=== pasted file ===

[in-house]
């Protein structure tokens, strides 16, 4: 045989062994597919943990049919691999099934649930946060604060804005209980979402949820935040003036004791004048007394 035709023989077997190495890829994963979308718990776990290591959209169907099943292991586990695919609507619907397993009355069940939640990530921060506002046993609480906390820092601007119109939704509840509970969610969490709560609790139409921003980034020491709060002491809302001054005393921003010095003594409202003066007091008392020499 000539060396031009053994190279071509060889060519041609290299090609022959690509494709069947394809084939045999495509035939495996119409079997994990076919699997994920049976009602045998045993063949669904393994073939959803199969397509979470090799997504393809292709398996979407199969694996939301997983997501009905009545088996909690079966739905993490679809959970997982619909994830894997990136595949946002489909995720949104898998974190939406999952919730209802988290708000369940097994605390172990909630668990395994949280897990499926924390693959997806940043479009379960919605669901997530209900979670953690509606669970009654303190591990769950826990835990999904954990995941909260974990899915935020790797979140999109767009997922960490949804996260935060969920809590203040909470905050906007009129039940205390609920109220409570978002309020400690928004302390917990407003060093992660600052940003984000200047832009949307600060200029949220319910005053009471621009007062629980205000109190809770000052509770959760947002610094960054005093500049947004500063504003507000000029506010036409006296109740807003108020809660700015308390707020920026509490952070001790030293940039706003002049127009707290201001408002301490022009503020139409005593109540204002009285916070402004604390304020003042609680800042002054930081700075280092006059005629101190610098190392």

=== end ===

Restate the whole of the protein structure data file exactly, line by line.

[in-house]
């Protein structure tokens, strides 16, 4: 045989062994597919943990049919691999099934649930946060604060804005209980979402949820935040003036004791004048007394 035709023989077997190495890829994963979308718990776990290591959209169907099943292991586990695919609507619907397993009355069940939640990530921060506002046993609480906390820092601007119109939704509840509970969610969490709560609790139409921003980034020491709060002491809302001054005393921003010095003594409202003066007091008392020499 000539060396031009053994190279071509060889060519041609290299090609022959690509494709069947394809084939045999495509035939495996119409079997994990076919699997994920049976009602045998045993063949669904393994073939959803199969397509979470090799997504393809292709398996979407199969694996939301997983997501009905009545088996909690079966739905993490679809959970997982619909994830894997990136595949946002489909995720949104898998974190939406999952919730209802988290708000369940097994605390172990909630668990395994949280897990499926924390693959997806940043479009379960919605669901997530209900979670953690509606669970009654303190591990769950826990835990999904954990995941909260974990899915935020790797979140999109767009997922960490949804996260935060969920809590203040909470905050906007009129039940205390609920109220409570978002309020400690928004302390917990407003060093992660600052940003984000200047832009949307600060200029949220319910005053009471621009007062629980205000109190809770000052509770959760947002610094960054005093500049947004500063504003507000000029506010036409006296109740807003108020809660700015308390707020920026509490952070001790030293940039706003002049127009707290201001408002301490022009503020139409005593109540204002009285916070402004604390304020003042609680800042002054930081700075280092006059005629101190610098190392």